[darcs-users] Unexpected wait return code

Alexander Staubo alex at byzantine.no
Sat Nov 13 23:58:36 UTC 2004

David Roundy wrote:
> On Wed, Nov 10, 2004 at 11:20:35PM +1100, Robert Leftwich wrote:
>>I'm running Darcs 1.0.0 on W2000 and I occasionally get the following error 
>>when issuing commands (whatsnew, pull, record, etc) :
>>    awaitRequests: unexpected wait return code 4294967295
>>Google-ing turns up one email on the Haskell list with a similar problem 
>>back in March, but no-one answered it.
>>It doesn't appear to stop anything from working, but should I be concerned?
> Actually, I've seen this message myself, helping a friend set up darcs on
> windows, and am curious as to what the deal is.
> Do any of the windows developers have an idea what this is? I certainly
> don't.  I *can* confirm that darcs never calls awaitRequests directly, so
> probably this is something internal to the ghc RTS or to the standard
> libraries...

It's a return code from the "wait for object" family of API calls, which 
includes WaitForSingleObject() and WaitForMultipleObjects(), which are 
roughly Win32's counterparts to select() -- they block until one or more 
objects are signaled. Signaling happens for synchronization primitives 
(mutexes, semaphores, etc.), threads, processes, async I/O operations 
and a whole bunch of other Windows objects.

In this case it means WAIT_FAILED, which means that the function failed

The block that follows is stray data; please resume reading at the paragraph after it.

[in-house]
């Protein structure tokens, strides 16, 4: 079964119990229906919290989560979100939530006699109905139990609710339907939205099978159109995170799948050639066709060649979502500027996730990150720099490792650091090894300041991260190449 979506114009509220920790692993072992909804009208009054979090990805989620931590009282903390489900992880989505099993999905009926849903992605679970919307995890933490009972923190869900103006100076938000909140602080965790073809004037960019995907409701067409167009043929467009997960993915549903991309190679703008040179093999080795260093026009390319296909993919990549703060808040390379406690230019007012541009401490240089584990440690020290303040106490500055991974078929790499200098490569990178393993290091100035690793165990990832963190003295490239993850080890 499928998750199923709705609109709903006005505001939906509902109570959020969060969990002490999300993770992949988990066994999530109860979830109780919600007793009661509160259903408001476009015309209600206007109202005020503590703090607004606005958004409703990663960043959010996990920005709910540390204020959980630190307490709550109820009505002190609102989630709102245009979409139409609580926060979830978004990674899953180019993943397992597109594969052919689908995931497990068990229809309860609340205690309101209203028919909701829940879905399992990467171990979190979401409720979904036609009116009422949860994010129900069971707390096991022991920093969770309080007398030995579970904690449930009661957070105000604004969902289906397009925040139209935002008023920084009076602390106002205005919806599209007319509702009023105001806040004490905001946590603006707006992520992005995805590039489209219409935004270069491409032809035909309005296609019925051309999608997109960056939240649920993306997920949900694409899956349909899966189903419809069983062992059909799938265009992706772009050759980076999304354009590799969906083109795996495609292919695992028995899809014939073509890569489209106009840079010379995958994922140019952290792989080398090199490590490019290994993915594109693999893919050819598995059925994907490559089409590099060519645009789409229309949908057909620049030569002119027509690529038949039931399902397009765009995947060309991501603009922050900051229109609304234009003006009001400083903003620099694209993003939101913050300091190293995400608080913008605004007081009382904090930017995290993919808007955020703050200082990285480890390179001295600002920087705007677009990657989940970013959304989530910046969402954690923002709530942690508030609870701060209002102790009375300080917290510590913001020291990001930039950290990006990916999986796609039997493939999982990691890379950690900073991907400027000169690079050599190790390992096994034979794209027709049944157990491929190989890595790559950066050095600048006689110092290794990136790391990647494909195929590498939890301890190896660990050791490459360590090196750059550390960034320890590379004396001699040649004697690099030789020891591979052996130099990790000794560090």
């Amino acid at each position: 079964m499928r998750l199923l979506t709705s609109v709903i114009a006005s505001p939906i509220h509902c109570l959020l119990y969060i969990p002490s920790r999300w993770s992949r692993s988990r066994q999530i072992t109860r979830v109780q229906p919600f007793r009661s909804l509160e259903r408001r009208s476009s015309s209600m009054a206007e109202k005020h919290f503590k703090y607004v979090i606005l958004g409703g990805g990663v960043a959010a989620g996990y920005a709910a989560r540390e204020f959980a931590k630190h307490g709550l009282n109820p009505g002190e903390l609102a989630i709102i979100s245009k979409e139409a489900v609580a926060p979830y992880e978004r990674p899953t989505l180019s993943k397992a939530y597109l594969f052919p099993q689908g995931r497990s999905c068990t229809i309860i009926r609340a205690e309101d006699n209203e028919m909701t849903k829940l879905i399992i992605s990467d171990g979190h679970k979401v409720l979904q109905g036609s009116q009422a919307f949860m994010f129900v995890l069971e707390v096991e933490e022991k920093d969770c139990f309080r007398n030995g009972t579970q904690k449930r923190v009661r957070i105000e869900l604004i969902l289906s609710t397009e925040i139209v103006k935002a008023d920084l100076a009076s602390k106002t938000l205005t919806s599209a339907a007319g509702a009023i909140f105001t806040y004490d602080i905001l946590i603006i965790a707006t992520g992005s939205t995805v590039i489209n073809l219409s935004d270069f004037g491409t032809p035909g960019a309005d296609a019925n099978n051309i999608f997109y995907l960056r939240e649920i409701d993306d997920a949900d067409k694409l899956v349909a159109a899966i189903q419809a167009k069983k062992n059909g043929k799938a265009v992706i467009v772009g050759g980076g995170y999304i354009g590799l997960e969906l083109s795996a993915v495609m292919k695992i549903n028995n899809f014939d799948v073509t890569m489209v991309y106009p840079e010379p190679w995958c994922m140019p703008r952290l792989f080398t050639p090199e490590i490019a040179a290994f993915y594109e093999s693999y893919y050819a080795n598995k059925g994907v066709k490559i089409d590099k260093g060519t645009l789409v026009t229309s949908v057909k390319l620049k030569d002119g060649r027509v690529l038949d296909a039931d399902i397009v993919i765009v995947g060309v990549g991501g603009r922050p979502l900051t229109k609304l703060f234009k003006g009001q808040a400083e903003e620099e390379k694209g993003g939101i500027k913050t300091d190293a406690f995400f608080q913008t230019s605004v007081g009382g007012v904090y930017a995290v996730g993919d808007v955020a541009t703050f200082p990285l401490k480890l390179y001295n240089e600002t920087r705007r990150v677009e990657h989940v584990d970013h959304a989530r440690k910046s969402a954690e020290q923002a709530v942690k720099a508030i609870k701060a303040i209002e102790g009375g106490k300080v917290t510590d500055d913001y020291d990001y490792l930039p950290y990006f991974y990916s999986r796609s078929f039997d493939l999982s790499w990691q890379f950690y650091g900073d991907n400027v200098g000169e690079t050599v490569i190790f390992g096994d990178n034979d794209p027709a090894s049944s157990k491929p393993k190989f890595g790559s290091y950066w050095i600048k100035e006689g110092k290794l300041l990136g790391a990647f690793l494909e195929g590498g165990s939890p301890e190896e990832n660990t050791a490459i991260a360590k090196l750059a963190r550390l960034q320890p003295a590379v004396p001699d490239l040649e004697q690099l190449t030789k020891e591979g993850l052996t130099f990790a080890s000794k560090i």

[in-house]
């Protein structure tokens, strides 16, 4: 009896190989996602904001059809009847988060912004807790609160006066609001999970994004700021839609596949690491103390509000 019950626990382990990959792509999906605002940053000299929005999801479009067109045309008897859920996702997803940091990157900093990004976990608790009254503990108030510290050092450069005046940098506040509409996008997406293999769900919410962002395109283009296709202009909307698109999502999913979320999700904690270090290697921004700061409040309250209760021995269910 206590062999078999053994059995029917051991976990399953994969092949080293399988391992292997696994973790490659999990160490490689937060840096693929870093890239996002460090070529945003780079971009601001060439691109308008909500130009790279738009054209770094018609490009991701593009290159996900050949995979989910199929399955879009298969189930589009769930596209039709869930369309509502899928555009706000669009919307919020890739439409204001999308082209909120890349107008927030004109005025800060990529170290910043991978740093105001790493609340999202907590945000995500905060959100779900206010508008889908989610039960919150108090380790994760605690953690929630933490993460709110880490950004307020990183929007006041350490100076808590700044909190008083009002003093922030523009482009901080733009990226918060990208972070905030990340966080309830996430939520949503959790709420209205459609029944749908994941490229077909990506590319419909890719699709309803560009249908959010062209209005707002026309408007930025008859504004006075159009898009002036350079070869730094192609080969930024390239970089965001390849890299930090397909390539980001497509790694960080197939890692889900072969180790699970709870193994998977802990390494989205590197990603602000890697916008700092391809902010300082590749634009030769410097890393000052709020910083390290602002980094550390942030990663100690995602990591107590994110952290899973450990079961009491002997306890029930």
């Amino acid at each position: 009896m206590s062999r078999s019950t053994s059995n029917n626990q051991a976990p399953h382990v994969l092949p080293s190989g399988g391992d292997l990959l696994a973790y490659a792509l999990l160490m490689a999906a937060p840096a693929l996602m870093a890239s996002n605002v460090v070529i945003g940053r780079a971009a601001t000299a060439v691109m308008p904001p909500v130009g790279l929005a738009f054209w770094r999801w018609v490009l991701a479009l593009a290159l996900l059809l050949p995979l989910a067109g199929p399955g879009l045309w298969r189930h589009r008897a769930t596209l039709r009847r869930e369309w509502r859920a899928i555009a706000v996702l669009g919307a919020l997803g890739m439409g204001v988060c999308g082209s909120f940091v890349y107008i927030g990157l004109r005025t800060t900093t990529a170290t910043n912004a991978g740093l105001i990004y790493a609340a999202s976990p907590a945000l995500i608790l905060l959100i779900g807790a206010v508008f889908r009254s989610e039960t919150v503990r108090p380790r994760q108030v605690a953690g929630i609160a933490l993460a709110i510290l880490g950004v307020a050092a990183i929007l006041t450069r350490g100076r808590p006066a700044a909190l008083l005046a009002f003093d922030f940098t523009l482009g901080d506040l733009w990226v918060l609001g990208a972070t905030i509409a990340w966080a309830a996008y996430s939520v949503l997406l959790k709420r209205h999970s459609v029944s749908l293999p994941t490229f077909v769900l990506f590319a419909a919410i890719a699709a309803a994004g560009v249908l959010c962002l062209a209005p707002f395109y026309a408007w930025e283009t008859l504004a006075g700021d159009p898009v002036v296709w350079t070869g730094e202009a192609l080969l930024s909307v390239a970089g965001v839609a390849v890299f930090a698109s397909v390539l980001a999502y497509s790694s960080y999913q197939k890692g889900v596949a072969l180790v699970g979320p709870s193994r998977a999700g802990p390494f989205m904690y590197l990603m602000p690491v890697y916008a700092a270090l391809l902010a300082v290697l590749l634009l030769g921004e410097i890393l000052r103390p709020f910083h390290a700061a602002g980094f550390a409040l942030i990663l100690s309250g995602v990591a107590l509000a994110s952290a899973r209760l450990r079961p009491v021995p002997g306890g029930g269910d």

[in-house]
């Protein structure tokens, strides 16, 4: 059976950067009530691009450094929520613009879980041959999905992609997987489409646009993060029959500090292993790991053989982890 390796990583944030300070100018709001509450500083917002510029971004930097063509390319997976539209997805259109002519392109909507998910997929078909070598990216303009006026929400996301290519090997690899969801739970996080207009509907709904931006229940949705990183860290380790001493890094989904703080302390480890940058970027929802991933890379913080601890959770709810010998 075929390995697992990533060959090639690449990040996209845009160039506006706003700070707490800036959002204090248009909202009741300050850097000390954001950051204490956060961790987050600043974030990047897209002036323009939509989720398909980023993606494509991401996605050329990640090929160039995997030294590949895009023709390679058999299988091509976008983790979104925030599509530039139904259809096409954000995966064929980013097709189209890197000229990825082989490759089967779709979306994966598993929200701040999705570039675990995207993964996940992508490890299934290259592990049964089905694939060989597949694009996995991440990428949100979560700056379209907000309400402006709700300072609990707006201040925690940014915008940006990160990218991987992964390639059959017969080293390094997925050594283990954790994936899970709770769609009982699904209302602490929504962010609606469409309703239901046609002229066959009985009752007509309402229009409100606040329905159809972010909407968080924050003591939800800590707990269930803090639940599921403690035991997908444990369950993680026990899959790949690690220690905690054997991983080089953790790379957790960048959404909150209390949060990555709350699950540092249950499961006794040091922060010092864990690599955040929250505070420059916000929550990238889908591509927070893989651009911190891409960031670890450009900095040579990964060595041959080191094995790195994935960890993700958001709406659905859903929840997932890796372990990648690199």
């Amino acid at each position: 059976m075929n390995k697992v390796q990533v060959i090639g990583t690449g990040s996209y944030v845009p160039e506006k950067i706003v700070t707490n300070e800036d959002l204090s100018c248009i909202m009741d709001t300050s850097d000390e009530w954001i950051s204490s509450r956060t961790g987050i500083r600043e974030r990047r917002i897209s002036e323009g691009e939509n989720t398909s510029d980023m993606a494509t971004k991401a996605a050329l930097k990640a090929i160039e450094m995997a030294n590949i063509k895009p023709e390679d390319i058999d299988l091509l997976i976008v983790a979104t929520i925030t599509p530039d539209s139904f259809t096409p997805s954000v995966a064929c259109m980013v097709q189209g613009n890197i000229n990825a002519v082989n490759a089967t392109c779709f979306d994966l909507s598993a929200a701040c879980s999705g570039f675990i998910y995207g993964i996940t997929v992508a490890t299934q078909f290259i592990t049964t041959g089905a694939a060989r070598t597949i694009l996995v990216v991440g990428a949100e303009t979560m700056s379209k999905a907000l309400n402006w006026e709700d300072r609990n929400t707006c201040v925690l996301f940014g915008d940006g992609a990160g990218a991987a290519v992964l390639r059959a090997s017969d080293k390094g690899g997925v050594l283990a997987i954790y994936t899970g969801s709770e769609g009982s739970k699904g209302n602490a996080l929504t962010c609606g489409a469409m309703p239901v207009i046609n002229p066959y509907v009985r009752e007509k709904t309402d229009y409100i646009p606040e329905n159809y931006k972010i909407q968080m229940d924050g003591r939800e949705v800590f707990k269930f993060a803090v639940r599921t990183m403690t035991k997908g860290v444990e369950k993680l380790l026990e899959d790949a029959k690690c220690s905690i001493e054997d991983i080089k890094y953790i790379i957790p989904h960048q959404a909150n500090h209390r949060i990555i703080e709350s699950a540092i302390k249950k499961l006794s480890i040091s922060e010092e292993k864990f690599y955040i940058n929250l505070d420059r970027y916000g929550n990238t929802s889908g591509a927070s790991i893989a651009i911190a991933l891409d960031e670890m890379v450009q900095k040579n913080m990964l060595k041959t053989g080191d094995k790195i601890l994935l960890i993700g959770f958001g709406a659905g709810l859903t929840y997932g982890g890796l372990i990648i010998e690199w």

in an unexpected way; the real error code can be read with 
GetLastError() (Win32's version of errno). Since Haskell does not call 
this function, it's hard to know what has happened. Note that when the 
wait times out, or the object being waited for is orphaned by its parent 
thread, the function should return different error codes, not WAIT_FAILED.

Looks like it could have something to do with either sockets or 
asynchronous I/O:



>>PS I use a dual CPU machine and I'm curious if Darcs can take advantage of 
>>this setup?
> Alas, no.  Well, to a very slight extent.  Compressing and decompressing
> files is done in a separate thread, so that could happen in parallel with
> parsing, but this is so fast that it's not really worth it.  It's done in a
> separate thread for other reasons than speed.

I have a Linux SMP box, and I recently monitored the CPU usage while 
doing some Darcs stress testing. From the output I can tell you that 
Darcs definitely only ever uses one processor on "record", "whatsnew" 
and "changes". No idea about other commands.


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